Video Chat

Woman video chatting with man, image from ShutterstockVideo Chat: a reader asks…

I’ve got a new Windows 10 laptop with a webcam and an Apple iPhone 6s. I would like to do video chat with my friends. Is there one best app or service I should use? I’m on a fixed budget so I don’t want to have to pay a lot for this privilege.

I previously wrote about this in my article Easy Video Phone Calling, but it’s time for an update. When deciding on which of the many video chat options, I think your main point of consideration is what services your friends use, and are they willing to use something new so they can chat with you. Apple’s Facetime is out even though the quality of service is high, simply because Facetime only works on iPhones, iPads and Macs. What you’re looking for is something that’s easy to use and works on any type of smartphone, tablet or computer. Rather than going through the dozens of options, let me point you to the five most-likely candidates:

facebookvidchatFirst, there’s Facebook Video Chat: this is video chat from within Facebook. If all of your friends use Facebook, then it’s an obvious and easy choice. Quality is fairly consistently…fair. Facebook Messenger on iOS and Android handles video chatting, and your web browser handles it on the computer. It’s fairly easy to use, but only works with people who have a Facebook account. has a great tutorial for how to use Facebook on both computer and smartphone. When you initiate a Facebook video chat, you can see if your friends are online and available or not. If they are, they get notified that you’re trying to reach them. You can only video chat with one person at a time though.

Another easy choice is Skype, because it’s something that most of your friends may already use. Skype’s advantage is that it works for calls to and from regular telephones worldwide (but not for free) as well as video chatting from any smartphone, tablet or computer. Quality varies widely, but is generally only fair. You sign up at and install the app on computer, smartphone or tablet. Skype’s video calling is limited not by participants but by time: 4 hours per call, 10 hours per day, or 100 hours per month. Exceed those and the “Fair Usage Policy” kicks in, switching you to audio only. Skype can do group video chats with up to 25 participants (but only up to 9 visible at a time, the rest are audio).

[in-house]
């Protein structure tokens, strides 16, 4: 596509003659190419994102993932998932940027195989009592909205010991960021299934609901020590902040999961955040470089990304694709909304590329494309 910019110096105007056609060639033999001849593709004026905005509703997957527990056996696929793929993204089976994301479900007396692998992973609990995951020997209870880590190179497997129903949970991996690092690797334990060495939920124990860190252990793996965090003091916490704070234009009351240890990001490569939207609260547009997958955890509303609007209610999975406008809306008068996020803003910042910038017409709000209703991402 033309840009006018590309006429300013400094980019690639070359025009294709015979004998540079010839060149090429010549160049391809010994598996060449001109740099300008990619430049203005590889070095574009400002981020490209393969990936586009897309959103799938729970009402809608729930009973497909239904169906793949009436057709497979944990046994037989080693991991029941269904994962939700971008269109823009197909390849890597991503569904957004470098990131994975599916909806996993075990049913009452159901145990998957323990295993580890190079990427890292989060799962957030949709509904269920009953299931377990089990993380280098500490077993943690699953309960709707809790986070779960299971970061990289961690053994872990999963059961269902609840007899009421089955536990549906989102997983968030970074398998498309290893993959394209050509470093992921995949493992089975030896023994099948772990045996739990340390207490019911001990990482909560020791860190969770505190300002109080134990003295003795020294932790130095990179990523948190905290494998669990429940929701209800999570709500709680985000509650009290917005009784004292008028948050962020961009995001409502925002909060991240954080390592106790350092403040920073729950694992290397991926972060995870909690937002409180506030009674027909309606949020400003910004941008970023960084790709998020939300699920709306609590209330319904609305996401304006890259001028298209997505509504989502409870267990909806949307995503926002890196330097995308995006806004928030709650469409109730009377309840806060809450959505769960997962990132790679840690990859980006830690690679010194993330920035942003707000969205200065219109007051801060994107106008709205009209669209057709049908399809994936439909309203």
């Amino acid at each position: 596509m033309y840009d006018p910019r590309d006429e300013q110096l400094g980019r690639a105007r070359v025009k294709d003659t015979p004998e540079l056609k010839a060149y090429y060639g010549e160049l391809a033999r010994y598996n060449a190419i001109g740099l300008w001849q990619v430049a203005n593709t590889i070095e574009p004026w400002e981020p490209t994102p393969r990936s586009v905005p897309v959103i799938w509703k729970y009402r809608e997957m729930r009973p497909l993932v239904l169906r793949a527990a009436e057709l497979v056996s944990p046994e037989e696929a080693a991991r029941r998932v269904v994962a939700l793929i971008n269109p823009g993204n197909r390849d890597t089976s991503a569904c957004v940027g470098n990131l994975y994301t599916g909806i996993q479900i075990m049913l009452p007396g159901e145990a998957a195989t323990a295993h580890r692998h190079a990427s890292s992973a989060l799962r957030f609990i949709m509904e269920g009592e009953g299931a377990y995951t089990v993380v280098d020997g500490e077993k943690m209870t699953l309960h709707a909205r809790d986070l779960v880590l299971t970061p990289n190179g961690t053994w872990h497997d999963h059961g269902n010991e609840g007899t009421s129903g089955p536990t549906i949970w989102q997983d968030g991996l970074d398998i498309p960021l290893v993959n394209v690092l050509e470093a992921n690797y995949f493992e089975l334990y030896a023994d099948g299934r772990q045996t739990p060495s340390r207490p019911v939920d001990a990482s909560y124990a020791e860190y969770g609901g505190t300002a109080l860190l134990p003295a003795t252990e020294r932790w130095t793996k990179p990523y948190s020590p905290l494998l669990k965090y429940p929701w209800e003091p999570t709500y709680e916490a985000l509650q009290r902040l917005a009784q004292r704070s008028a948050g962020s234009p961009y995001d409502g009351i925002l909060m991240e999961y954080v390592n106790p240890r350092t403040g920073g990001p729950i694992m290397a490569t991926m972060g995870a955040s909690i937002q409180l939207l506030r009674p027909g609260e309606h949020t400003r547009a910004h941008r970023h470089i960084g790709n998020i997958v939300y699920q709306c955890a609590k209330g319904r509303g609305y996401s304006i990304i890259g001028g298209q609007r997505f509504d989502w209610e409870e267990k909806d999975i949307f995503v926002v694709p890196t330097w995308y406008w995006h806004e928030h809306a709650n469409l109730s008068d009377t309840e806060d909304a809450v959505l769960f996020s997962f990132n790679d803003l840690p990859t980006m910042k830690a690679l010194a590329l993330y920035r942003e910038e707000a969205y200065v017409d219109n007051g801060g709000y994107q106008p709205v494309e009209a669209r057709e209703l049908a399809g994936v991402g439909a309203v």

Hangouts-LogoGoogle has a unique and free option with Hangouts, which also works on any platform and can let you video chat with up to 10 of your friends all at the same time. The quality can vary though, from good to poor. Hangouts is an app on your smartphone or tablet, and works in the web browser on your computer. Hangouts integrates video, text and even emoji in your video chats, plus you can screen-share and add funny hats and other graphics to other participants.

Logmein’s has a free option that lets you video chat with up to five of your friends. There’s an app for smartphone and tablet as well as computer (it also works in the web browser). Quality is generally good to excellent, and this is a nice business alternative to the pricy service. Create a free account at and install the app on your various devices and you’re good to go. With the free account, you start a video conference and see a special code (, nine random digits) that you have to give to folks you want to chat with, and they join your conference. This makes it a little more difficult to get a video chat going, but once everybody’s connected, it works pretty smoothly.

google-duo-logoFor one-to-one video chatting on smartphones and tablets only, Google Duo gives you great quality and is very easy to use. If they’d only give us an app that works on Microsoft Windows and Mac computers, it’d be almost perfect. The quality runs from good to excellent with Google Duo, and the controls are dead-simple. I think of this as Google’s answer to Apple’s Facetime, and it is a work in progress, so I expect the platform to be extended to computers quite soon, although possibly as a mashup with the Hangouts app mentioned above.

couple-looking-at-laptop-outside-image-from-shutterstockThere are tons of other video chatting options (Oovoo, Tango, Viber, WeChat and dozens more), but they are more limited in reach and all of your friends are not as likely to use one. But even with the list above, it’s quite possible that there will not be an app or service that every single one of your friends use, so you’ll have to convince some of them to try something new. Personally, I’d go with Duo (for one-to-one video chat) and Hangouts (for group video chat) – it’s likely most of your friends already have a Google account, so they don’t need to sign up for something else to use either.

I should caveat all the above notes about quality with this: quality varies as much by each person’s internet connection as by the vagaries of the internet at any instant in time. The problem is that real-time video takes a lot of bandwidth, and the timing of delivery is critical particularly in syncing up the video and audio. The internet wasn’t really designed for this sort of use, so you may see video freeze from time to time, as well as both video and audio “artifacts”. This can be simply blurred areas on the screen, or maybe your caller sounds like they’re using Auto-Tune or a voice-changing app or device. No matter though, even with these annoyances, video calling is much, much better than audio-only communication. After all, 85% of communication is non-verbal, right?

Leave a Comment

Your email address will not be published. Required fields are marked *

This site uses Akismet to reduce spam. Learn how your comment data is processed.